I used to hate when my therapist would go on vacation. It disrupted my routine and familiarity of our weekly sessions. I felt like I had to keep everything in until they returned. I became fearful my recovery would go down the tube as if they were the one that magically kept it all together. At times, I felt a little abandoned. Funny though, I didn’t really think this way when I was the one going on vacation. I know not all clients feel this way, but I was one of the one’s who did. The ironies and insights of now being a therapist, as well as having grown as a person and in recovery. Here’s why your therapist going on vacation is a good thing:
- It Models Self-Care. Therapy is hard work. Breaks allow both parties to return refreshed and re-focused. By going on vacation, l am also modelling self-care to my clients. Just as I have needs, so do you and it is okay to meet them.
- It Breaks Patterns. I think it is healthy for clients to feel a little planned chaos every now and then. All to often it is easy to fall into patterns and routines that do not address current or future needs. By entering planned chaos, one can learn how to navigate these times a little more successfully, giving one a foundation for when they occur without warning. Maybe this time is a good time to try knock off some of those items on your bucket list you've been meaning to get to. Don't just sit back counting down the days, try doing some safe activities to help pass them time as well as engages you in life.
- Assesses and Puts Into Use Other Available Resources. It is important to have a variety of resources established within one’s recovery. No single person is the key that will make or break one’s recovery. Each has a part to contribute and play. When one resources is not available, it is important to know who else is available for support. You also don’t have to keep everything in when your therapist goes away. Talk with a friend or fellow support group member. Call a distress line if need be. Sure it may not be the same, but it can be good enough in the interim. Remember, It is important to not throw all your eggs in one basket.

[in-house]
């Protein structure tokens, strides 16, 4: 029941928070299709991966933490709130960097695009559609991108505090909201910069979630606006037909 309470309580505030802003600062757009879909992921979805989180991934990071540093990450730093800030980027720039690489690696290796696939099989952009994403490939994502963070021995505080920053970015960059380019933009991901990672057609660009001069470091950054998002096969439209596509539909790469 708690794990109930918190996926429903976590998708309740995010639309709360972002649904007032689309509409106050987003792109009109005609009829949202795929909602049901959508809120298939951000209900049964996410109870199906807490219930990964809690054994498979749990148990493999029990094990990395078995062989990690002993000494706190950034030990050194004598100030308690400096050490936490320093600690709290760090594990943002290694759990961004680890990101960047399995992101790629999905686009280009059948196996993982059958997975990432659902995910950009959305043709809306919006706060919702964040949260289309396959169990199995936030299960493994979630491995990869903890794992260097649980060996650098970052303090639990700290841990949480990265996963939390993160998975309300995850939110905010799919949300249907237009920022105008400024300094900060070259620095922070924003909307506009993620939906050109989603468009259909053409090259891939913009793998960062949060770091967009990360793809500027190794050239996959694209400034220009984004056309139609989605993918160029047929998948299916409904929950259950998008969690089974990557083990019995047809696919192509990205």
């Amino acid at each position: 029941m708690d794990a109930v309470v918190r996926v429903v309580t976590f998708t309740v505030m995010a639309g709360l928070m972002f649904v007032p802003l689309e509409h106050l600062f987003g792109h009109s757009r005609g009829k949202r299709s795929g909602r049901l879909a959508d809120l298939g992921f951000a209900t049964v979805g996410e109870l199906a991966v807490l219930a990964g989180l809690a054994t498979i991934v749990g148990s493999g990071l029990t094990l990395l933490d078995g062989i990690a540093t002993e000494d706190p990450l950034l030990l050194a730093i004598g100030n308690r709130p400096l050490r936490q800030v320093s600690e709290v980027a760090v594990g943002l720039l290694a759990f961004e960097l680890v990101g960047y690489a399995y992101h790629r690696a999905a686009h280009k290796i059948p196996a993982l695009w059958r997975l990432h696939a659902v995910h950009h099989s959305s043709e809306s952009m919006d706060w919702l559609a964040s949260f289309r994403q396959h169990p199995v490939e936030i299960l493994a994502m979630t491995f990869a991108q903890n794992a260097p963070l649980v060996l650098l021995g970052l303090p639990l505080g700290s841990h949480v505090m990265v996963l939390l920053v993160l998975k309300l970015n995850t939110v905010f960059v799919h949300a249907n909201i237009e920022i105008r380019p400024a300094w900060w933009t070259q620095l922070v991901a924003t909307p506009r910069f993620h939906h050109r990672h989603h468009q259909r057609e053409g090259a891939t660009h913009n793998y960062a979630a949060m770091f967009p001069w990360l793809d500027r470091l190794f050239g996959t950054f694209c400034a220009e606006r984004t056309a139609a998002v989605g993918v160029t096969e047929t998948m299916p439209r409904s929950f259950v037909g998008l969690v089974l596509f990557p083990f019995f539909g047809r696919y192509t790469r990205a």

- Assesses Strengths and Weaknesses. Vacations can be viewed as ‘test runs’. It allows for clients to see which areas they have progressed in, and which areas need a little more attention. However it goes, It is all information that will aid in strengthening your recovery.
- Opportunity to Build Self-Trust. This is a big one. It is important, along the way, to build self-trust in your recovery. To know and realize, you have the ability and skills to tolerate your emotions and get through the situation as best you can. If we are never put into situations that foster self-trust and confidence, it is hard to fully believe and know YOU CAN DO IT!
- Challenges Abandonment and Reaffirms Object Constancy. Remember the peek-a-boo game. Really young children have difficulty knowing that you are still there even though they cannot see your face behind your hands. As their brain develops, they start to realize that you are still behind ‘there’ and in fact, aren’t ‘gone’. Just because your therapist goes on vacation, they are still rooting, supporting and caring for you. Just because they are not available, does not mean what they represent disappears as well. Unless something tragic happens, therapists return from vacation, challenging in smalls ways, the thoughts/feelings of abandonment.
So, this time when your therapist preps you for their vacation, check in with your feelings. Remember that you can tolerate whatever uncomfortable feelings that arise, and remind yourselfthat it can be opportunity for skill building and implementation. You will get through it :)